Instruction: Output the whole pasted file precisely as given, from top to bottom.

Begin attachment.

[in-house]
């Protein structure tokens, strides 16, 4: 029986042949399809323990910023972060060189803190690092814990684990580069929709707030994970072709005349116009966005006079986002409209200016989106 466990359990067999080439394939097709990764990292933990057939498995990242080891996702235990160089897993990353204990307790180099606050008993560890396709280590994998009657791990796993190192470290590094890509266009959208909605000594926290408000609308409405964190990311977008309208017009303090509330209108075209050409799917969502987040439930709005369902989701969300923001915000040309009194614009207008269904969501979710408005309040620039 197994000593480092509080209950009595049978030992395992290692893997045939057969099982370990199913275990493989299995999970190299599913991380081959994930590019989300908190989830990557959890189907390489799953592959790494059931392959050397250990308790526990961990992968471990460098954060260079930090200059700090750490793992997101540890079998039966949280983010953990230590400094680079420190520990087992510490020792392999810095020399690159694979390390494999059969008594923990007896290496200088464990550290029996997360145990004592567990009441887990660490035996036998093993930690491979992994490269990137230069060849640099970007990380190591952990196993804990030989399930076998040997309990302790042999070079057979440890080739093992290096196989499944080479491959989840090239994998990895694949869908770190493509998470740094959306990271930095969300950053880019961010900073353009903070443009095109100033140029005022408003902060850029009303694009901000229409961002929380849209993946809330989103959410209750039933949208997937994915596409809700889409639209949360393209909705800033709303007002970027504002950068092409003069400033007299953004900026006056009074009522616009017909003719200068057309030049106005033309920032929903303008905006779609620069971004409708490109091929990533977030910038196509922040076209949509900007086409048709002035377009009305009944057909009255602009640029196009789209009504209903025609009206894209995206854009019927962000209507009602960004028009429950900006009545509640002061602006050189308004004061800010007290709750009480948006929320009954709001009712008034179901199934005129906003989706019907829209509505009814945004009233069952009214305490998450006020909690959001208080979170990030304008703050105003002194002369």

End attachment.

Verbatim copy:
[in-house]
């Protein structure tokens, strides 16, 4: 029986042949399809323990910023972060060189803190690092814990684990580069929709707030994970072709005349116009966005006079986002409209200016989106 466990359990067999080439394939097709990764990292933990057939498995990242080891996702235990160089897993990353204990307790180099606050008993560890396709280590994998009657791990796993190192470290590094890509266009959208909605000594926290408000609308409405964190990311977008309208017009303090509330209108075209050409799917969502987040439930709005369902989701969300923001915000040309009194614009207008269904969501979710408005309040620039 197994000593480092509080209950009595049978030992395992290692893997045939057969099982370990199913275990493989299995999970190299599913991380081959994930590019989300908190989830990557959890189907390489799953592959790494059931392959050397250990308790526990961990992968471990460098954060260079930090200059700090750490793992997101540890079998039966949280983010953990230590400094680079420190520990087992510490020792392999810095020399690159694979390390494999059969008594923990007896290496200088464990550290029996997360145990004592567990009441887990660490035996036998093993930690491979992994490269990137230069060849640099970007990380190591952990196993804990030989399930076998040997309990302790042999070079057979440890080739093992290096196989499944080479491959989840090239994998990895694949869908770190493509998470740094959306990271930095969300950053880019961010900073353009903070443009095109100033140029005022408003902060850029009303694009901000229409961002929380849209993946809330989103959410209750039933949208997937994915596409809700889409639209949360393209909705800033709303007002970027504002950068092409003069400033007299953004900026006056009074009522616009017909003719200068057309030049106005033309920032929903303008905006779609620069971004409708490109091929990533977030910038196509922040076209949509900007086409048709002035377009009305009944057909009255602009640029196009789209009504209903025609009206894209995206854009019927962000209507009602960004028009429950900006009545509640002061602006050189308004004061800010007290709750009480948006929320009954709001009712008034179901199934005129906003989706019907829209509505009814945004009233069952009214305490998450006020909690959001208080979170990030304008703050105003002194002369």